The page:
Sure, these Protections Can Be a Pain for Govt Managers, but the Alternative Is Far Worse
Last week, President Trump in his State of the Union speech said:
“I call on the Congress to empower every Cabinet Secretary with the authority to reward good workers—and to remove Federal employees who undermine the public trust or fail the American people.”
The sentiment makes sense. But that’s the status quo: agencies can do what he describes already, they just don’t as often as they should. A big problem is, according to a recent government study, agency managers sometimes don’t use their current authority to remove misbehaving or poorly performing employees because they think the law creates more of a barrier than it actually does. There are also opportunities to reward good employees with bonuses, and to promote them when warranted.
There is an existing legislative template for the changes President Trump seeks. He signed a new law last year making it easier to fire the more than 350,000 employees at the Department of Veterans Affairs (VA). Members of Congress have cited the resulting changes at the VA, which weakened civil service protections for VA employees, as a model for the rest of the government. But it’s far too early to understand the impact those changes have had, and there have been no independent studies published on what’s happening at the VA.
Weaker civil service laws would easily undermine whistleblower protections and other protections that insulate the roughly 1.8 million-person career federal workforce from retaliation and political favoritism. In fact, weakening the laws would make the government less effective and put us all at risk. In addition, it would impede Congress’s ability to conduct oversight of the executive branch: Congress’s best sources of information are the employees inside agencies, and without robust protections and due process, more sources will remain silent.
From the late 1800s up until recently, Congress has repeatedly reviewed federal employee protections and has found over and over again that they need to be strengthened in law. There are good reasons: agency leaders hate it when insiders under their supervision call out problems, especially when those concerns become public. Agency leaders also prefer to hire and promote employees they deem “loyal.”
It would be sadly ironic if Congress were to now reverse course and hand senior executive branch officials the power to undermine Congressional oversight and the professionalism of the federal workforce.
There are civil service reform ideas that would preserve protections for the workforce and for Congress to receive truthful information. Those ideas, such as improving the federal government’s recruitment and hiring of employees and improved management and performance, are uncontroversial and have bipartisan support.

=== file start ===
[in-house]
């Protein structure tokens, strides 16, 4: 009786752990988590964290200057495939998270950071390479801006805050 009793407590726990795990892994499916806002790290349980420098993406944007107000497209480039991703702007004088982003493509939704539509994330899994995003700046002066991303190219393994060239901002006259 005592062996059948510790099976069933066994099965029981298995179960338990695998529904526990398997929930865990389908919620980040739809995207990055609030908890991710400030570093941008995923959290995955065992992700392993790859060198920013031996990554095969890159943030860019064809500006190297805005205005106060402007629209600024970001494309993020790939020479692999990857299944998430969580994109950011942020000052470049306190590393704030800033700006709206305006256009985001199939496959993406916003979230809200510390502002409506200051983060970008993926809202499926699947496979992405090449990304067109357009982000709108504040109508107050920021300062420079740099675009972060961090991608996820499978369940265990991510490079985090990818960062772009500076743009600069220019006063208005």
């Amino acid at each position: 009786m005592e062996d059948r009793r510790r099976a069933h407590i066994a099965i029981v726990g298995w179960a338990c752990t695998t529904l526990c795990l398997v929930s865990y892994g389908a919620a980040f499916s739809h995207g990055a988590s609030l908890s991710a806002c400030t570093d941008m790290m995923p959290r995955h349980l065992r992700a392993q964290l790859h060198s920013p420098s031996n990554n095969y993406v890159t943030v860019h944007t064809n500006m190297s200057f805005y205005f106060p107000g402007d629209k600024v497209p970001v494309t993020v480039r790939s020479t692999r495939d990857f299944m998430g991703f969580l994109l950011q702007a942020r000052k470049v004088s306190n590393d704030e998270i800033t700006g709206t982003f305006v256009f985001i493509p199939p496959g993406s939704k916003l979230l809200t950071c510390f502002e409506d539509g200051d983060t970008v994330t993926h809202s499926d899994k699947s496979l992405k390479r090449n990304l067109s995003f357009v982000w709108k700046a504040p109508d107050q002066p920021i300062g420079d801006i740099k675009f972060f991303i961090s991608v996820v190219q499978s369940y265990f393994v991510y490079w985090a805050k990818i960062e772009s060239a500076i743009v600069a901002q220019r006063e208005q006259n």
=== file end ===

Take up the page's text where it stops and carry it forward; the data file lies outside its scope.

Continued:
Yet those ideas tend to get sidelined in favor of heavily watering down due process rights for employees.
A Century of Civil Service Laws
In the first decade of the 20th century, the White House was aggressive in seeking to control the flow of information to Congress and the public by muzzling employees: the Teddy Roosevelt and Taft administrations barred federal employees from going to Congress unless authorized by their agencies.
In 1912, Republican Senator Robert La Follette of Wisconsin entered into the Congressional Record stories that showed how political appointees abused the federal workforce. In one case, the Postal Service terminated a “particularly efficient” employee in 1906—he had just been promoted a few weeks earlier—because he notified the press about unsanitary conditions in a Chicago post office after four of his coworkers had died of tuberculosis.
La Follette and a colleague in the House, Democratic Representative James Lloyd of Missouri, sponsored legislation that became law, protecting federal employees from unwarranted removal and establishing that the employees had a right to furnish information to Congress without facing interference from their agency.
The Lloyd-La Follette Act was a benchmark. The problem is, it had few teeth.
The Civil Service Commission, the agency that at the time reviewed complaints of wrongful terminations and other disciplinary actions, had limited authority to compel agencies to comply with its recommendations. Employees at different agencies were subject to different levels of protection established largely by agency-specific policies. Even employees within the same agency had different appeal rights; for a time, federal employees who were veterans had greater rights than non-veteran employees. A 1953 Senate report stated that the protections under the Lloyd-La Follette Act were “comparatively feeble” for non-vet employees.
In the late 1960s, one whistleblower drew President Richard Nixon’s ire when he called out waste in the Defense Department in testimony before Congress.